Part of what I do in my work is to make sense of the world around us, given our cycling-centric view. Giving a great review to a product that’s been on the market since Fausto Coppi last won the Tour de France is just me sticking up for reliability and serviceability, ideals I believe in. Regarding other ideals, I have spoken out a lot against doping and the problems with both the dopers and the enforcement; the riders and the UCI both need to know that we are paying attention.
Every now and then someone outside of cycling throws us a bone. Jet Blue, as part of a joint promotion with Versus, is waiving its $50 fee on checked bikes for the month of July. We can take the cynical route and say, “Yeah, but they’ll absorb the loss as a marketing expense.” Let’s not.
The fees airlines charge cyclists wouldn’t seem such an outrage if we new that all other sporting equipment are hit with the same fees. Knowing we pay fees unheard of to golfers triggers my insult-to-injury response. The airline industry may be hurting, but gouging one user group won’t win any loyalty and can alienate people in a hurry.
Fares are all over the place right now, but saving $100 can make any trip more affordable. If you’re flying this month, give Jet Blue a look.
From Jet Blue’s press release:
“We continue to find ways to make the trip on JetBlue as enjoyable as the destination for our customers, and that means giving them more than the other guys — whether it’s a free checked bike to celebrate the race, more legroom, more free snacks and drinks, better customer service or more access to the most-talked about sporting events of the season,” said Sam Kline, senior analyst of Product Development for JetBlue Airways. “A lot can happen in the world of cycling on a six-hour long haul flight, but thanks to our live satellite TV programming and our dedicated channel for VERSUS this July, our customers won’t miss a minute of the action.”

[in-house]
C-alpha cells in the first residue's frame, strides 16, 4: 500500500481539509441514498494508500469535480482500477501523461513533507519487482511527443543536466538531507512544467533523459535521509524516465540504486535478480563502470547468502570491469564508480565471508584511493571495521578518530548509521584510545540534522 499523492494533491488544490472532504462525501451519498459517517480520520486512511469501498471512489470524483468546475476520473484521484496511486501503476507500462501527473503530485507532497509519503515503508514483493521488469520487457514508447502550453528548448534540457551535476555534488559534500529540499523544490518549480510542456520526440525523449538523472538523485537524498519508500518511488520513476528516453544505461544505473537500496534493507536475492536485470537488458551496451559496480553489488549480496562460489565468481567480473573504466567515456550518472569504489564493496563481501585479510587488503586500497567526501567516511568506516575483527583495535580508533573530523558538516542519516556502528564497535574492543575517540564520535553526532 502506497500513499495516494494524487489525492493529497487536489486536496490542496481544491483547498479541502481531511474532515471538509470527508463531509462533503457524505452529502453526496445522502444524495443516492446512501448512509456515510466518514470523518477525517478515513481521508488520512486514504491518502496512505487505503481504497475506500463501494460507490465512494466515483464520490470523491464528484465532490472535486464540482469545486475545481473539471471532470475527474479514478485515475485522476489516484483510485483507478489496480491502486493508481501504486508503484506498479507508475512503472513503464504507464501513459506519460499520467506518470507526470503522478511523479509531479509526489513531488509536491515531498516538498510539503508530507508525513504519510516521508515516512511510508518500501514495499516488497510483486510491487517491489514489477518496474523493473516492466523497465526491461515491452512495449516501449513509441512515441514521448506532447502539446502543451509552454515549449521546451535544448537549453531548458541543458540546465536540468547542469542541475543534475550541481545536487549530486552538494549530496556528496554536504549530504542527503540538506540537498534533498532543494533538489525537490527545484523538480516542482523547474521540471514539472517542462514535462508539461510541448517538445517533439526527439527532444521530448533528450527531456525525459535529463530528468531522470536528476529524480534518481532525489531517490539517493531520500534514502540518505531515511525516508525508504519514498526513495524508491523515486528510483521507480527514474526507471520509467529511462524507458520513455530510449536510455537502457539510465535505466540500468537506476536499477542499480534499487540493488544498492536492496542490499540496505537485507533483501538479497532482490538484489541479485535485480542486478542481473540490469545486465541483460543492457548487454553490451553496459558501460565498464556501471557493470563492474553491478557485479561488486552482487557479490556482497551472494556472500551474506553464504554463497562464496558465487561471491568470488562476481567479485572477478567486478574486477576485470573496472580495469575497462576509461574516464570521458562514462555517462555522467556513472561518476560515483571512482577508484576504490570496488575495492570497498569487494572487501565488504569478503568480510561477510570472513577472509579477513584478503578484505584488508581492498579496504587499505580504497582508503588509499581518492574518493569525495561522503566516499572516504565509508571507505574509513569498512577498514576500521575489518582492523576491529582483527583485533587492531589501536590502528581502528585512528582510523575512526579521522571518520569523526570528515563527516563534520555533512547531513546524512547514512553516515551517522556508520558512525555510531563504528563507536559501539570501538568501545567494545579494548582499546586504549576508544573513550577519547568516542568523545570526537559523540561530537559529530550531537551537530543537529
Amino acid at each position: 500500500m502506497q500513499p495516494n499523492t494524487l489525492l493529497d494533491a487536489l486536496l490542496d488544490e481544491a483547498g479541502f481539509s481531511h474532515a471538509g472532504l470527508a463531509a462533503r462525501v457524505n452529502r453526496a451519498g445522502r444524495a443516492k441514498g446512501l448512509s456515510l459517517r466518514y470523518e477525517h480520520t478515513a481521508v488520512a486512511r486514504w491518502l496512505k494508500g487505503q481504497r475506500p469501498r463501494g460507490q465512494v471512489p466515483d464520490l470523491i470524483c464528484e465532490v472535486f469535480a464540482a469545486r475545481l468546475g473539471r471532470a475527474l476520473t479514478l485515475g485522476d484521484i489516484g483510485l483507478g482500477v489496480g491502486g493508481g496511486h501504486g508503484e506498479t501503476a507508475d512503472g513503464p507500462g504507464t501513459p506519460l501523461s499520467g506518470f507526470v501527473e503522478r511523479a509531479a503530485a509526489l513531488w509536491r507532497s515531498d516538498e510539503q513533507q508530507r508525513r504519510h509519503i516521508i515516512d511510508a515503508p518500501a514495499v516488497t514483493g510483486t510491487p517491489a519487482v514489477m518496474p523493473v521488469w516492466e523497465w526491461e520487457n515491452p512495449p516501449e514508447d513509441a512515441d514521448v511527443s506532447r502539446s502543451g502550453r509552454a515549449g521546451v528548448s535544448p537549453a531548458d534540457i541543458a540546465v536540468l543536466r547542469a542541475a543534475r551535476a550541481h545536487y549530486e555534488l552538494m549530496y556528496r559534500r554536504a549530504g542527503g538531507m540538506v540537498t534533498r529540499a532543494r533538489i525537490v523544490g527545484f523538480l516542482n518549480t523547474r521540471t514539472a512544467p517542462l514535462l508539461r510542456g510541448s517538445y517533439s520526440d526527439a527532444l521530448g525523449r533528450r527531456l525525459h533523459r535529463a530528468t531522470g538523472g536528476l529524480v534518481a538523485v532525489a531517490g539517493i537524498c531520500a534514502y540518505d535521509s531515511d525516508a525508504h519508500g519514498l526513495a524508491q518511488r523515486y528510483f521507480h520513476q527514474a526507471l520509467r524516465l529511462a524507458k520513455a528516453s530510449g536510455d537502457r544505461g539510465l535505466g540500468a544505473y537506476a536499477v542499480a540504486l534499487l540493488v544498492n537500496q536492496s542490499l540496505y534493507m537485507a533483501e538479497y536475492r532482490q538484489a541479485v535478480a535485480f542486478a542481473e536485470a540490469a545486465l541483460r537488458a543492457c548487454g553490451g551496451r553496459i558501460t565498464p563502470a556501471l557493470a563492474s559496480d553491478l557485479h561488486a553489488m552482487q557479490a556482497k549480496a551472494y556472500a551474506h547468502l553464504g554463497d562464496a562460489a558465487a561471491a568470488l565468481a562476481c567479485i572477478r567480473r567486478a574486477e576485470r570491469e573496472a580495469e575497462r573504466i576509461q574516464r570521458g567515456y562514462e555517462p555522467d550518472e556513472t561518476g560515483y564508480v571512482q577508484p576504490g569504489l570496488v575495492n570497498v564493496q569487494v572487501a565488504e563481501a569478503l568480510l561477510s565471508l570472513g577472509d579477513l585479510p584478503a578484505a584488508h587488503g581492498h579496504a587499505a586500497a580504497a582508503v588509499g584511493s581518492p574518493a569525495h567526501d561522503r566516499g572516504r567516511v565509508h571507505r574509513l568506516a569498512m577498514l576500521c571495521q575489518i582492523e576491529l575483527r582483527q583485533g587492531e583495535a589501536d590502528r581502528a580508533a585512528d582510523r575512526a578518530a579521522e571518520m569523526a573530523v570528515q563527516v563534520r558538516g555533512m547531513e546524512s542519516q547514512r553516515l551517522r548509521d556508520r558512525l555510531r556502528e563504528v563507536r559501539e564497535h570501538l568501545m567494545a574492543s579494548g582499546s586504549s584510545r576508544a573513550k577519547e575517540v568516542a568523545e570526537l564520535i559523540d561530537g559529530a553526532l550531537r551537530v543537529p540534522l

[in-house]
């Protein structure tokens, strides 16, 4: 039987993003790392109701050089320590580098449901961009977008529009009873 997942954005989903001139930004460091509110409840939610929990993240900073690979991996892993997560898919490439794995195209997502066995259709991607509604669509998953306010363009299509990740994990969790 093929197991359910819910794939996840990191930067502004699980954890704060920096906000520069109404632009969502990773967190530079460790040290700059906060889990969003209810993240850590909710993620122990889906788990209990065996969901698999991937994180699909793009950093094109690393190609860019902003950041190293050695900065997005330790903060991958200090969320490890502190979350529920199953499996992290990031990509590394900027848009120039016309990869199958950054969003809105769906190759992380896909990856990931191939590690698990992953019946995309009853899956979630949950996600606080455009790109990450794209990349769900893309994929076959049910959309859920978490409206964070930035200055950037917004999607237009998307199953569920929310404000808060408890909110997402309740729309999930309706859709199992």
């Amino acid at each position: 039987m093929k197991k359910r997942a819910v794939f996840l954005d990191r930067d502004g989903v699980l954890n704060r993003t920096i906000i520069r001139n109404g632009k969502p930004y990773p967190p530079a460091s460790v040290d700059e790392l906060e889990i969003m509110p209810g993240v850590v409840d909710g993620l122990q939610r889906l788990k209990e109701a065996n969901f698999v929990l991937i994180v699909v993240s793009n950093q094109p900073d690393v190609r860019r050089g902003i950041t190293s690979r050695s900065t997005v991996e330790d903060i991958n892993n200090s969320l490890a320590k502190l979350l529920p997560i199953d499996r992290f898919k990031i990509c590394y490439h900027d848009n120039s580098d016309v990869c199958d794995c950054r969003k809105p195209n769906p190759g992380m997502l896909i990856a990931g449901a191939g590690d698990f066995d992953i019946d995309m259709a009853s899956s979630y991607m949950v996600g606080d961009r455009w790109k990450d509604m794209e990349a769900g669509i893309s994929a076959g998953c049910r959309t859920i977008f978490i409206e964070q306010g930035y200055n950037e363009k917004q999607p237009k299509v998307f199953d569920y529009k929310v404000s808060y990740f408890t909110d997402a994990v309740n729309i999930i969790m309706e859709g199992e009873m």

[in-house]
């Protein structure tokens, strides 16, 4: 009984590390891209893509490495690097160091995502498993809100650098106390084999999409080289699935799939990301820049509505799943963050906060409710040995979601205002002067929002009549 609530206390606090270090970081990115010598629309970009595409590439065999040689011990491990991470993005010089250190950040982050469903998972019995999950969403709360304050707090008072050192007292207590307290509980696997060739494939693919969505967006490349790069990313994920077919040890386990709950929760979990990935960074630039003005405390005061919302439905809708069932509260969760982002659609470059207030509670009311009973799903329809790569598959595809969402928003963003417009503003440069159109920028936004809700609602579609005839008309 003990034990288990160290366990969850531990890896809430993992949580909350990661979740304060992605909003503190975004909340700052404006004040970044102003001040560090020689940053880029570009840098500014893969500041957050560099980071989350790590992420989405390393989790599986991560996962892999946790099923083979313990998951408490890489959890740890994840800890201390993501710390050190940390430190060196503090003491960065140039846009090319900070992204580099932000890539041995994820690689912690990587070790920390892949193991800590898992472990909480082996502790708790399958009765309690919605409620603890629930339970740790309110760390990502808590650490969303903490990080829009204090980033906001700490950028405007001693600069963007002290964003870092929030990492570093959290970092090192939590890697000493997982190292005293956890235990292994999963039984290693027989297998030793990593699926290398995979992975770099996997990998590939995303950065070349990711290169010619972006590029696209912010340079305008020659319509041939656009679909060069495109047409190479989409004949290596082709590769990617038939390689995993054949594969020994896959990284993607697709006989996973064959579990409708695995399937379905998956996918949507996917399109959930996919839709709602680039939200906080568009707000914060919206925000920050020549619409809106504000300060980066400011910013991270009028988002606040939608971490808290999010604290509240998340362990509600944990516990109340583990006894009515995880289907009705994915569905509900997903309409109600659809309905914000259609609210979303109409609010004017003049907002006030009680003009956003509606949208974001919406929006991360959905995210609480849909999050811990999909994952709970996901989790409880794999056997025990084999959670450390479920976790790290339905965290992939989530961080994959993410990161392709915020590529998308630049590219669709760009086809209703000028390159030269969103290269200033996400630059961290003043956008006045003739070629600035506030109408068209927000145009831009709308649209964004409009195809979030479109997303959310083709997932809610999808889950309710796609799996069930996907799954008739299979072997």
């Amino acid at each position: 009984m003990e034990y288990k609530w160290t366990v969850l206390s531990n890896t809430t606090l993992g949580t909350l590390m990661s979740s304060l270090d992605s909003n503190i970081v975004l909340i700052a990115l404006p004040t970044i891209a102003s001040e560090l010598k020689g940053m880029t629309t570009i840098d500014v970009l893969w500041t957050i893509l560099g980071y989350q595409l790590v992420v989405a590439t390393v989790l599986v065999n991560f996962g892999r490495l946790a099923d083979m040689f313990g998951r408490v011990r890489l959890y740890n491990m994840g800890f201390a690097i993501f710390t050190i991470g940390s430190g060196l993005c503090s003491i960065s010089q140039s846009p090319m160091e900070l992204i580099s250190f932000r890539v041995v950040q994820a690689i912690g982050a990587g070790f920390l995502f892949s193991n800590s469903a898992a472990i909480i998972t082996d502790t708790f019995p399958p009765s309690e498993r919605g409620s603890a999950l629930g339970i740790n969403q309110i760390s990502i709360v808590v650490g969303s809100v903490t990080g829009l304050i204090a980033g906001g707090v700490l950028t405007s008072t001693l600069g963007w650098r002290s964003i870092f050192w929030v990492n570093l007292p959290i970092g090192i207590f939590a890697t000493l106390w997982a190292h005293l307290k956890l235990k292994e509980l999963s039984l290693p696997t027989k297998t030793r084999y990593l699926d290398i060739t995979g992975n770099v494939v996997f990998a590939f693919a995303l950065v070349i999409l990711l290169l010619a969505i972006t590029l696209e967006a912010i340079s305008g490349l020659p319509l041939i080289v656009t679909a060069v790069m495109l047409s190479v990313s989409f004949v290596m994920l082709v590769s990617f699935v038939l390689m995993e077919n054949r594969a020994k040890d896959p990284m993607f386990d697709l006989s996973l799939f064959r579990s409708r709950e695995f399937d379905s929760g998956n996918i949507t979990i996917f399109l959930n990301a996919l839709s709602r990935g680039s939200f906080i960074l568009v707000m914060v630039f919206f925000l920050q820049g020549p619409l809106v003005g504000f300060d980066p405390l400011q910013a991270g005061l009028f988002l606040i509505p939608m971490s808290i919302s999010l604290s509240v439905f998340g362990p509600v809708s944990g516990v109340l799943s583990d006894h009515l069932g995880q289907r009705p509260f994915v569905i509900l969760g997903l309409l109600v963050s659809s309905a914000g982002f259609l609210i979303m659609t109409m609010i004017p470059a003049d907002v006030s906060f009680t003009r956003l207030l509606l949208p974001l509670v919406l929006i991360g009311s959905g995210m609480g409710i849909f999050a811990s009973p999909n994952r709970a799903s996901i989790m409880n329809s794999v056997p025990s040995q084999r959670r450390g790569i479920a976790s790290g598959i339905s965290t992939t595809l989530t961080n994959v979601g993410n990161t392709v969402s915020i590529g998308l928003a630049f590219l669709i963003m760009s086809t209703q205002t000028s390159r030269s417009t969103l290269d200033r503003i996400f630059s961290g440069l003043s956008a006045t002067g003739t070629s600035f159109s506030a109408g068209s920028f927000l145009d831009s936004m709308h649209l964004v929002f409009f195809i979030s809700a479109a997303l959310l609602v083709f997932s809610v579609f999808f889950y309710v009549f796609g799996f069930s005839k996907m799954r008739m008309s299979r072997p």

“Once again VERSUS will air wall-to-wall and in-depth coverage of the Tour de France in July both super-serving hardcore cycling fans and big event viewers. We’re proud to partner with JetBlue for the sixth straight year so that sports fans can have access to one of the greatest competitions in all of sports even when they’re in the air,” said Marc Fein, Executive Vice President of Programming, Production and Business Operations for VERSUS.
In addition to its home town of New York City, JetBlue jets to some of the biggest cycling cities in the country, including: Austin, Texas; Chicago, Ill.; Denver, Colo.; Portland, Ore.; Richmond, Va.;Rochester, N.Y.; San Diego, Calif.; San Francisco, Calif.; and Seattle, Wash.
I spent the 1980s working toward a career in music. I planned to make my living as a drummer and the thought of playing one stale beer-smelling club after another sounded to me like job security. Just as the band I was playing in began venturing out to clubs beyond our immediate area code, the percussionist Gary Burton published a book called “A Musician’s Guide to the Road.”
Burton’s book was a Godsend musicians all over the world. It was filled with brilliant strategies for flying with musical instruments (arrive very early) and finding clubs in cities you don’t know (put one guy in a cab and follow him).